‘We sent out sheets of paper wrapped in tissue in hard envelopes to artists, and said “please make a work from this and donate it to the Drawing Room”. Then we sold them all in a rather chaotic fashion’, is Kate Macfarlane’s potted history of the first Drawing Biennial in 2003. Back then, the Drawing Room itself (which was and remains the UK’s only non-profit programme dedicated exclusively to contemporary drawing) was just a couple of years old and had been operating as a roving initiative, touring curatorial projects to regional museums. When a space became available at the Tannery Arts Studio (‘Rachel Whiteread had vacated and the artists wanted to reinstate a gallery’), Macfarlane and co-director Mary Doyle knew they had some fundraising to do. A sale seemed a practical enough solution, and also a good way of both gauging and garnering artistic support.
‘We didn’t really understand the potential it had at that stage’, Macfarlane admits when we meet, surrounded by the latest consignment of works, a few days before the opening of this year’s Biennial – the Drawing Room’s seventh, and the biggest yet. Some 268 works by 253 artists (more than twice the count at the first sale) are strewn across the Bermondsey gallery: the traditional ones are laid out in plastic sleeves ready to hang in neat alphabetical order on the walls, while the more unorthodox creations have a designated table to themselves. One has an enormous dead butterfly attached, another comes with two mussel shells ready to slot into place on a carefully sliced page. ‘Martin Creed screwed up a piece of paper and gave it to us in a ball once’, Macfarlane recalls, when I ask them for some of the more memorable contributions they’ve had over the years.
By now, all the works are on show, and they’ll be auctioned online between 16 and 30 April. Whoever the artist, and whatever the medium, the starting price is £250 – but with contributions by the likes of Creed, Richard Deacon, Tracey Emin and Cornelia Parker, many of them will make much, much more. Until they received a slice of Arts Council money in 2012, the Biennial sales accounted for around 50 per cent of the Drawing Room’s programming budget. The 2013 auction fetched in the region of £160,000.
When you rely on a single event to such a degree, it pays to be shrewd about it. Doyle and Macfarlane speak frankly about their efforts to reach an international audience (in part, by inviting more international artists), and about the growing potential of online sales. Their website, which launched in 2009, was a major investment, but ‘really worth it’: ‘In the States’, Macfarlane observes, ‘more people are happy to buy works sight unseen whereas in the UK people still struggle to do that’. With such a range of names and prices on offer, they’re able to attract new and established buyers alike – but only if the drawings are good enough. ‘Even if a work is by a really well known artist, people will only go to a certain level if it’s not up to scratch…We have some very discerning buyers.’
But while fundraising may be its raison d’etre, the Drawing Biennial is patently more than just a moneymaking scheme. Much of its value is in the networks its enables, the collaborations and mutual support that such a large exhibition can spawn. Doyle and Macfarlane cast the net deliberately wide when considering which artists to invite. ‘It’s artists we’ve worked with, artists we will be working with, artists we’d love to work with, and just others’, Macfarlane explains. ‘We get nominations as well’, adds Doyle. ‘We ask people in the profession from all sorts of different venues and galleries, and other artists too.’ Brett Littman (executive director of the Drawing Center in New York), the artist Adam Chodzko, and Hans Ulrich Obrist are among those they consulted this year. The latter suggested Samson Kambalu. ‘I’d never really thought of his work as drawing’, Macfarlane admits. ‘It’s certainly opened our eyes to work we wouldn’t be that familiar with’.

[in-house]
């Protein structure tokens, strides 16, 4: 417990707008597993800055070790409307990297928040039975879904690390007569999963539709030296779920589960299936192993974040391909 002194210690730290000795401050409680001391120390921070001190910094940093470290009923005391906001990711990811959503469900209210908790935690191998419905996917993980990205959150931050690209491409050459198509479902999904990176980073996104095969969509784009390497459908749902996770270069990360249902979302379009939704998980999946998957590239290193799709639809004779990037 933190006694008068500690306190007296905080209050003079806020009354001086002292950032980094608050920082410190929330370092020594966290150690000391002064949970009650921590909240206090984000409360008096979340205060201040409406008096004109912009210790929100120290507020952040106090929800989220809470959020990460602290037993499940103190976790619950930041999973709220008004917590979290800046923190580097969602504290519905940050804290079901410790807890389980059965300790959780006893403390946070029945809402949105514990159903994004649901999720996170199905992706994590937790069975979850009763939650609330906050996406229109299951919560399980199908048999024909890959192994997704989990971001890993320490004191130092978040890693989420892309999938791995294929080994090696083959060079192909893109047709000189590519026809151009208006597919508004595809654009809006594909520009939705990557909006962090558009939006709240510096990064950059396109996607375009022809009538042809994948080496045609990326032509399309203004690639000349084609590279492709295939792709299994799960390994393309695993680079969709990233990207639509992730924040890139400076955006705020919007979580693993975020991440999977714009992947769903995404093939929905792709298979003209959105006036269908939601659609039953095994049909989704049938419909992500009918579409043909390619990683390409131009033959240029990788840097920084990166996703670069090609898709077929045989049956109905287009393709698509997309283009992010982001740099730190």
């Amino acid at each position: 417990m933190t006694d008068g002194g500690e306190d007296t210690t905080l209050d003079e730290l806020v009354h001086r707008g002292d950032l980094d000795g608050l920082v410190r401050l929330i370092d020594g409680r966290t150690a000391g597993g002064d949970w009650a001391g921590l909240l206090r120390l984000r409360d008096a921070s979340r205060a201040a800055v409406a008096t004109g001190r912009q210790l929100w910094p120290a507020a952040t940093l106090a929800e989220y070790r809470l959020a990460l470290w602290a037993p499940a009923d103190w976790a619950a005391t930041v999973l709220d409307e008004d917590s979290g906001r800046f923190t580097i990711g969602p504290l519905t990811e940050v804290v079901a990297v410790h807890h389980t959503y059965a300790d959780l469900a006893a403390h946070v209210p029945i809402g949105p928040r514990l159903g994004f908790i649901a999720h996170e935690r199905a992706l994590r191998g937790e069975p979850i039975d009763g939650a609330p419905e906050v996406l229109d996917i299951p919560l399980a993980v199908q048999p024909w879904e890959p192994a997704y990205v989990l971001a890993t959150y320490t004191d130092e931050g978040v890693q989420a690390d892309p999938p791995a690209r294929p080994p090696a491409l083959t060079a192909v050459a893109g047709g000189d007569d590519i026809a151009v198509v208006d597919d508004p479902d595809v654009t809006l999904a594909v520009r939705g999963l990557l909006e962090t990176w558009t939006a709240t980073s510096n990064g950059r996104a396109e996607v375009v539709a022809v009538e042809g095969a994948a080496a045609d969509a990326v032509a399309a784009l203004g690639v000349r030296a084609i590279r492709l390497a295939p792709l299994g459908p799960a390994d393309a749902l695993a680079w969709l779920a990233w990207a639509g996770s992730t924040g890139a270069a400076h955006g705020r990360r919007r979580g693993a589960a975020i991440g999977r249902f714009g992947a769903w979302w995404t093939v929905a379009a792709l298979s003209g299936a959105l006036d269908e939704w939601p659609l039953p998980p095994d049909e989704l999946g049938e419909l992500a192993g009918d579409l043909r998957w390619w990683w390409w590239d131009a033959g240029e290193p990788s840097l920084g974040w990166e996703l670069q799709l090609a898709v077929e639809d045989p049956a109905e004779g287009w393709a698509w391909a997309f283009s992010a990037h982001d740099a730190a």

Many of the exhibiting artists are closely engaged, volunteering their own work, suggesting other artists, and buying, too. ‘I think [the set-up] allows artists to put forward people that they think need a leg-up’, Doyle explains. ‘Quite often, artists who are already established will put forward somebody much younger.’ Or, indeed, somebody whose work has been chronically overlooked: in 2009, Cornelia Parker recommended Rose Wylie, long before the 80-year-old won fresh public attention on winning the John Moores painting prize last year.
This sort of conversational selection process makes for an eclectic mix of drawings, with an air of insider knowledge which plays to the Biennial’s advantage. There’s a definite sense that, pinned up alongside the contributions of some of today’s greatest artists, are the early works of tomorrow’s stars. As we rifle through the drawings, we pause again and again over surprising pieces, even from the old hands. ‘Michael Craig-Martin’, announces Doyle, holding up a neat diagram of a brain in a helmet. Macfarlane takes a look – ‘That’s quite different from Martin isn’t it?’ Nods of assent. Later we come to a Paul Noble drawing of a yoga figure in an impossible pose. ‘It’s hilarious. He phoned me and said “I really don’t know what to draw”‘, Macfarlane laughs. Noble has rarely drawn full figures in recent years, but perhaps he’s on to new things. ‘I think we’ll be seeing that one again’.
It may be bigger and more organised than it was a decade a go, but I hope the Biennial never loses that sense of underlying chaos – the delicious uncertainty and anticipation that results when you send hundreds of artists a blank page and a simple invitation to experiment. Somewhat paradoxically, the Biennial has emerged as one of the highlights of the exhibition programme it was set up to support.